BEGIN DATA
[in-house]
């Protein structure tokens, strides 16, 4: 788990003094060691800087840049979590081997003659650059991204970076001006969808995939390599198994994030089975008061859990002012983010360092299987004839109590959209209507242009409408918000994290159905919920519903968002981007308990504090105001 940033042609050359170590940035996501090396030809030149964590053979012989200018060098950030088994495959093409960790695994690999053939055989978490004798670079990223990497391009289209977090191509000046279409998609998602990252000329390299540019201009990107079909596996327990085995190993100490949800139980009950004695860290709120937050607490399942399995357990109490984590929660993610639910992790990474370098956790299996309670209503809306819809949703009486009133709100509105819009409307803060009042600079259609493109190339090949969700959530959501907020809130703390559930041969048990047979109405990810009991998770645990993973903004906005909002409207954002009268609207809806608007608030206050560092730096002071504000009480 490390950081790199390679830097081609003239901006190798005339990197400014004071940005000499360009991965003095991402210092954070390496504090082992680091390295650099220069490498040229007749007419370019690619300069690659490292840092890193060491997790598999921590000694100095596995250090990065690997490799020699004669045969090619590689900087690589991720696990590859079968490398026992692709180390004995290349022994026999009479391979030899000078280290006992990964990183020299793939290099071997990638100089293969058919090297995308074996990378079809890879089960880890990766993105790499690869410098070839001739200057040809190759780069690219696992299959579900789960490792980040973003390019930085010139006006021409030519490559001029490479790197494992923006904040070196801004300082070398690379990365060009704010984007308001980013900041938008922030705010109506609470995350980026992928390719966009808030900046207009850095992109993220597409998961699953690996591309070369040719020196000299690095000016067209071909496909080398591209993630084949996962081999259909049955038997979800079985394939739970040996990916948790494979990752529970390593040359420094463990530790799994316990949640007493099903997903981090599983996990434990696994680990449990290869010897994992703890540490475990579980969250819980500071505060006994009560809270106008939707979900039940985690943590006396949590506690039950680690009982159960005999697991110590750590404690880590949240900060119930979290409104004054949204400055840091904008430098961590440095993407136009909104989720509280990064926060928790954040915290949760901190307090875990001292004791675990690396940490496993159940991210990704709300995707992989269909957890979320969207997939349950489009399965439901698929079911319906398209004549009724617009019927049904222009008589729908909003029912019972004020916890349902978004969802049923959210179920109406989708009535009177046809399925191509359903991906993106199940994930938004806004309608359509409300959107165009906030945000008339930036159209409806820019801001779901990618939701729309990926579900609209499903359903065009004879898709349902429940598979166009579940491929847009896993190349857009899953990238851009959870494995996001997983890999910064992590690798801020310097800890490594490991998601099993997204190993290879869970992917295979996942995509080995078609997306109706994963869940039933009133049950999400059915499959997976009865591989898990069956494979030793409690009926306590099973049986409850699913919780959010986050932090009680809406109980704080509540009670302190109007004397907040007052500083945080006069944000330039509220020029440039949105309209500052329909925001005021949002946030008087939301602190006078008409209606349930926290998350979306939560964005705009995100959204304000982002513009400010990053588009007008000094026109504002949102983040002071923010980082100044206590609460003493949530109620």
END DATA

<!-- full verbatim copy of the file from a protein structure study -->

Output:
[in-house]
């Protein structure tokens, strides 16, 4: 788990003094060691800087840049979590081997003659650059991204970076001006969808995939390599198994994030089975008061859990002012983010360092299987004839109590959209209507242009409408918000994290159905919920519903968002981007308990504090105001 940033042609050359170590940035996501090396030809030149964590053979012989200018060098950030088994495959093409960790695994690999053939055989978490004798670079990223990497391009289209977090191509000046279409998609998602990252000329390299540019201009990107079909596996327990085995190993100490949800139980009950004695860290709120937050607490399942399995357990109490984590929660993610639910992790990474370098956790299996309670209503809306819809949703009486009133709100509105819009409307803060009042600079259609493109190339090949969700959530959501907020809130703390559930041969048990047979109405990810009991998770645990993973903004906005909002409207954002009268609207809806608007608030206050560092730096002071504000009480 490390950081790199390679830097081609003239901006190798005339990197400014004071940005000499360009991965003095991402210092954070390496504090082992680091390295650099220069490498040229007749007419370019690619300069690659490292840092890193060491997790598999921590000694100095596995250090990065690997490799020699004669045969090619590689900087690589991720696990590859079968490398026992692709180390004995290349022994026999009479391979030899000078280290006992990964990183020299793939290099071997990638100089293969058919090297995308074996990378079809890879089960880890990766993105790499690869410098070839001739200057040809190759780069690219696992299959579900789960490792980040973003390019930085010139006006021409030519490559001029490479790197494992923006904040070196801004300082070398690379990365060009704010984007308001980013900041938008922030705010109506609470995350980026992928390719966009808030900046207009850095992109993220597409998961699953690996591309070369040719020196000299690095000016067209071909496909080398591209993630084949996962081999259909049955038997979800079985394939739970040996990916948790494979990752529970390593040359420094463990530790799994316990949640007493099903997903981090599983996990434990696994680990449990290869010897994992703890540490475990579980969250819980500071505060006994009560809270106008939707979900039940985690943590006396949590506690039950680690009982159960005999697991110590750590404690880590949240900060119930979290409104004054949204400055840091904008430098961590440095993407136009909104989720509280990064926060928790954040915290949760901190307090875990001292004791675990690396940490496993159940991210990704709300995707992989269909957890979320969207997939349950489009399965439901698929079911319906398209004549009724617009019927049904222009008589729908909003029912019972004020916890349902978004969802049923959210179920109406989708009535009177046809399925191509359903991906993106199940994930938004806004309608359509409300959107165009906030945000008339930036159209409806820019801001779901990618939701729309990926579900609209499903359903065009004879898709349902429940598979166009579940491929847009896993190349857009899953990238851009959870494995996001997983890999910064992590690798801020310097800890490594490991998601099993997204190993290879869970992917295979996942995509080995078609997306109706994963869940039933009133049950999400059915499959997976009865591989898990069956494979030793409690009926306590099973049986409850699913919780959010986050932090009680809406109980704080509540009670302190109007004397907040007052500083945080006069944000330039509220020029440039949105309209500052329909925001005021949002946030008087939301602190006078008409209606349930926290998350979306939560964005705009995100959204304000982002513009400010990053588009007008000094026109504002949102983040002071923010980082100044206590609460003493949530109620």